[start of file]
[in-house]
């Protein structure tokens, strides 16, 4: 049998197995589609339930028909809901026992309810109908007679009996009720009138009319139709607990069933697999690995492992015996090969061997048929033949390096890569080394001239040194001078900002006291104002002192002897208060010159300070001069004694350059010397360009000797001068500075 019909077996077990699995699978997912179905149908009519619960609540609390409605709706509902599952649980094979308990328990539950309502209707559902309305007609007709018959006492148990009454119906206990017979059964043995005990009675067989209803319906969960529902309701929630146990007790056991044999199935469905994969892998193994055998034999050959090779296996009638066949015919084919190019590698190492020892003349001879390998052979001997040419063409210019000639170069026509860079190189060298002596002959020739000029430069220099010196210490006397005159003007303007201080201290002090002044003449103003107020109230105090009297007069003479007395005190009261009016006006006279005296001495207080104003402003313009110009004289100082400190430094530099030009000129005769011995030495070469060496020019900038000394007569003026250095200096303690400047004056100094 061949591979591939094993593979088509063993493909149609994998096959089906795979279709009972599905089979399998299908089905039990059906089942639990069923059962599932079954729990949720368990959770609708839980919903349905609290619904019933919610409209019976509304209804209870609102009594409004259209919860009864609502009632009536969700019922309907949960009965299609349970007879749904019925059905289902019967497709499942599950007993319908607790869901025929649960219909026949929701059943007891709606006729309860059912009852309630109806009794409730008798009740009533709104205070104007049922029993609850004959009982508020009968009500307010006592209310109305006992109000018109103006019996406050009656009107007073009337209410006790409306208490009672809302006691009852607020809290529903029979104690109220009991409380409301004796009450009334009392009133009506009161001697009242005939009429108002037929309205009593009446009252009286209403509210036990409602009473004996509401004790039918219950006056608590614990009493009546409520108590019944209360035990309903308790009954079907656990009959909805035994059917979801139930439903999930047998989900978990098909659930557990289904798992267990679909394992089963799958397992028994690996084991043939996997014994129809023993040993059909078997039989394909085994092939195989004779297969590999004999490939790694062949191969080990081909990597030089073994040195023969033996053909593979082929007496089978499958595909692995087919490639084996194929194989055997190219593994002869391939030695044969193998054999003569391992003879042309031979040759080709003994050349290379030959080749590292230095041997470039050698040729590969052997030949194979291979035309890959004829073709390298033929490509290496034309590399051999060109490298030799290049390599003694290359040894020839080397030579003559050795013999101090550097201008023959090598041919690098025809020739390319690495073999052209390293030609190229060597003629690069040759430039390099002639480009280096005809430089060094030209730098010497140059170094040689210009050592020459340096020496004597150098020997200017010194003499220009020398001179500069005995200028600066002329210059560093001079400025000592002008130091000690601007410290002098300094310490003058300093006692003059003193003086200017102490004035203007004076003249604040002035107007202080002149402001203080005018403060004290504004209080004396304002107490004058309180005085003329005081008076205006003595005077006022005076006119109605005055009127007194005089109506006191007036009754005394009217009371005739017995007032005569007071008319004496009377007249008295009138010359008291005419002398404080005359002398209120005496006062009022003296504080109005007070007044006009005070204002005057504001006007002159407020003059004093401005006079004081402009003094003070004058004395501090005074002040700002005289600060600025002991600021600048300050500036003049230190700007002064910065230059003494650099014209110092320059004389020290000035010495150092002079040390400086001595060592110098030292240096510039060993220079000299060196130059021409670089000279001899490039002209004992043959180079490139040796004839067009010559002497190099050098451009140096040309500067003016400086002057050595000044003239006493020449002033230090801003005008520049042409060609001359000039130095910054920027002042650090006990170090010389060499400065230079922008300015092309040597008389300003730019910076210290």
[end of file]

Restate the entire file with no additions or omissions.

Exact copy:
[in-house]
């Protein structure tokens, strides 16, 4: 049998197995589609339930028909809901026992309810109908007679009996009720009138009319139709607990069933697999690995492992015996090969061997048929033949390096890569080394001239040194001078900002006291104002002192002897208060010159300070001069004694350059010397360009000797001068500075 019909077996077990699995699978997912179905149908009519619960609540609390409605709706509902599952649980094979308990328990539950309502209707559902309305007609007709018959006492148990009454119906206990017979059964043995005990009675067989209803319906969960529902309701929630146990007790056991044999199935469905994969892998193994055998034999050959090779296996009638066949015919084919190019590698190492020892003349001879390998052979001997040419063409210019000639170069026509860079190189060298002596002959020739000029430069220099010196210490006397005159003007303007201080201290002090002044003449103003107020109230105090009297007069003479007395005190009261009016006006006279005296001495207080104003402003313009110009004289100082400190430094530099030009000129005769011995030495070469060496020019900038000394007569003026250095200096303690400047004056100094 061949591979591939094993593979088509063993493909149609994998096959089906795979279709009972599905089979399998299908089905039990059906089942639990069923059962599932079954729990949720368990959770609708839980919903349905609290619904019933919610409209019976509304209804209870609102009594409004259209919860009864609502009632009536969700019922309907949960009965299609349970007879749904019925059905289902019967497709499942599950007993319908607790869901025929649960219909026949929701059943007891709606006729309860059912009852309630109806009794409730008798009740009533709104205070104007049922029993609850004959009982508020009968009500307010006592209310109305006992109000018109103006019996406050009656009107007073009337209410006790409306208490009672809302006691009852607020809290529903029979104690109220009991409380409301004796009450009334009392009133009506009161001697009242005939009429108002037929309205009593009446009252009286209403509210036990409602009473004996509401004790039918219950006056608590614990009493009546409520108590019944209360035990309903308790009954079907656990009959909805035994059917979801139930439903999930047998989900978990098909659930557990289904798992267990679909394992089963799958397992028994690996084991043939996997014994129809023993040993059909078997039989394909085994092939195989004779297969590999004999490939790694062949191969080990081909990597030089073994040195023969033996053909593979082929007496089978499958595909692995087919490639084996194929194989055997190219593994002869391939030695044969193998054999003569391992003879042309031979040759080709003994050349290379030959080749590292230095041997470039050698040729590969052997030949194979291979035309890959004829073709390298033929490509290496034309590399051999060109490298030799290049390599003694290359040894020839080397030579003559050795013999101090550097201008023959090598041919690098025809020739390319690495073999052209390293030609190229060597003629690069040759430039390099002639480009280096005809430089060094030209730098010497140059170094040689210009050592020459340096020496004597150098020997200017010194003499220009020398001179500069005995200028600066002329210059560093001079400025000592002008130091000690601007410290002098300094310490003058300093006692003059003193003086200017102490004035203007004076003249604040002035107007202080002149402001203080005018403060004290504004209080004396304002107490004058309180005085003329005081008076205006003595005077006022005076006119109605005055009127007194005089109506006191007036009754005394009217009371005739017995007032005569007071008319004496009377007249008295009138010359008291005419002398404080005359002398209120005496006062009022003296504080109005007070007044006009005070204002005057504001006007002159407020003059004093401005006079004081402009003094003070004058004395501090005074002040700002005289600060600025002991600021600048300050500036003049230190700007002064910065230059003494650099014209110092320059004389020290000035010495150092002079040390400086001595060592110098030292240096510039060993220079000299060196130059021409670089000279001899490039002209004992043959180079490139040796004839067009010559002497190099050098451009140096040309500067003016400086002057050595000044003239006493020449002033230090801003005008520049042409060609001359000039130095910054920027002042650090006990170090010389060499400065230079922008300015092309040597008389300003730019910076210290």